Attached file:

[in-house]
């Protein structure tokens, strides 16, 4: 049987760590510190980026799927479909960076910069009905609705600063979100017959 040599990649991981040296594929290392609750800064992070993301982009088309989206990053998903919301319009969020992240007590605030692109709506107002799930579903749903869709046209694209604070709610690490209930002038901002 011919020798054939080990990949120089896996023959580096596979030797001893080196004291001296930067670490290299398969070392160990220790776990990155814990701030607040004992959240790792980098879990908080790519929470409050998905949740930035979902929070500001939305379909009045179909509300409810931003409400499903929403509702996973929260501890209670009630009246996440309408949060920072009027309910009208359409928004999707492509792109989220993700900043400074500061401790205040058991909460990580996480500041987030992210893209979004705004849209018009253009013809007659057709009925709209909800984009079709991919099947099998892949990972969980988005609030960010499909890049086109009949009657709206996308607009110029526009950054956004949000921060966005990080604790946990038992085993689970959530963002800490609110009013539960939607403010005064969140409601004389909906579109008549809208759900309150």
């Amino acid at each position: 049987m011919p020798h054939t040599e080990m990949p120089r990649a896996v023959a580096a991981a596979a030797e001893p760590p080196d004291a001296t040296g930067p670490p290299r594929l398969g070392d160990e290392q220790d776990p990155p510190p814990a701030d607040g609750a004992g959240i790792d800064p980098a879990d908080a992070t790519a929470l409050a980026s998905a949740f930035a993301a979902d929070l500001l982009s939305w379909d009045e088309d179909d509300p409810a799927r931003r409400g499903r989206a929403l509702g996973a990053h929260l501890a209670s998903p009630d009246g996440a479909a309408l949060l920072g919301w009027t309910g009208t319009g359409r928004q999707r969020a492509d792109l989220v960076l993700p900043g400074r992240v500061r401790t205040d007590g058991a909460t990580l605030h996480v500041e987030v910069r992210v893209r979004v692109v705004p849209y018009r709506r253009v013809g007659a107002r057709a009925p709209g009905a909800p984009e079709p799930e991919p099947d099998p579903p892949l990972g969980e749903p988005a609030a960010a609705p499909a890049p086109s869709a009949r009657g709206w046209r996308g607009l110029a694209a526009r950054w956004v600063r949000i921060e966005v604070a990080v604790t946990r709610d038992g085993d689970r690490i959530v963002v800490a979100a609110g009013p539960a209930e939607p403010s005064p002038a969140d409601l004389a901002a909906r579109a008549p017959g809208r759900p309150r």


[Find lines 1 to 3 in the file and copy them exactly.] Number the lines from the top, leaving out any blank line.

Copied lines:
[in-house]
């Protein structure tokens, strides 16, 4: 049987760590510190980026799927479909960076910069009905609705600063979100017959 040599990649991981040296594929290392609750800064992070993301982009088309989206990053998903919301319009969020992240007590605030692109709506107002799930579903749903869709046209694209604070709610690490209930002038901002 011919020798054939080990990949120089896996023959580096596979030797001893080196004291001296930067670490290299398969070392160990220790776990990155814990701030607040004992959240790792980098879990908080790519929470409050998905949740930035979902929070500001939305379909009045179909509300409810931003409400499903929403509702996973929260501890209670009630009246996440309408949060920072009027309910009208359409928004999707492509792109989220993700900043400074500061401790205040058991909460990580996480500041987030992210893209979004705004849209018009253009013809007659057709009925709209909800984009079709991919099947099998892949990972969980988005609030960010499909890049086109009949009657709206996308607009110029526009950054956004949000921060966005990080604790946990038992085993689970959530963002800490609110009013539960939607403010005064969140409601004389909906579109008549809208759900309150």
């Amino acid at each position: 049987m011919p020798h054939t040599e080990m990949p120089r990649a896996v023959a580096a991981a596979a030797e001893p760590p080196d004291a001296t040296g930067p670490p290299r594929l398969g070392d160990e290392q220790d776990p990155p510190p814990a701030d607040g609750a004992g959240i790792d800064p980098a879990d908080a992070t790519a929470l409050a980026s998905a949740f930035a993301a979902d929070l500001l982009s939305w379909d009045e088309d179909d509300p409810a799927r931003r409400g499903r989206a929403l509702g996973a990053h929260l501890a209670s998903p009630d009246g996440a479909a309408l949060l920072g919301w009027t309910g009208t319009g359409r928004q999707r969020a492509d792109l989220v960076l993700p900043g400074r992240v500061r401790t205040d007590g058991a909460t990580l605030h996480v500041e987030v910069r992210v893209r979004v692109v705004p849209y018009r709506r253009v013809g007659a107002r057709a009925p709209g009905a909800p984009e079709p799930e991919p099947d099998p579903p892949l990972g969980e749903p988005a609030a960010a609705p499909a890049p086109s869709a009949r009657g709206w046209r996308g607009l110029a694209a526009r950054w956004v600063r949000i921060e966005v604070a990080v604790t946990r709610d038992g085993d689970r690490i959530v963002v800490a979100a609110g009013p539960a209930e939607p403010s005064p002038a969140d409601l004389a901002a909906r579109a008549p017959g809208r759900p309150r």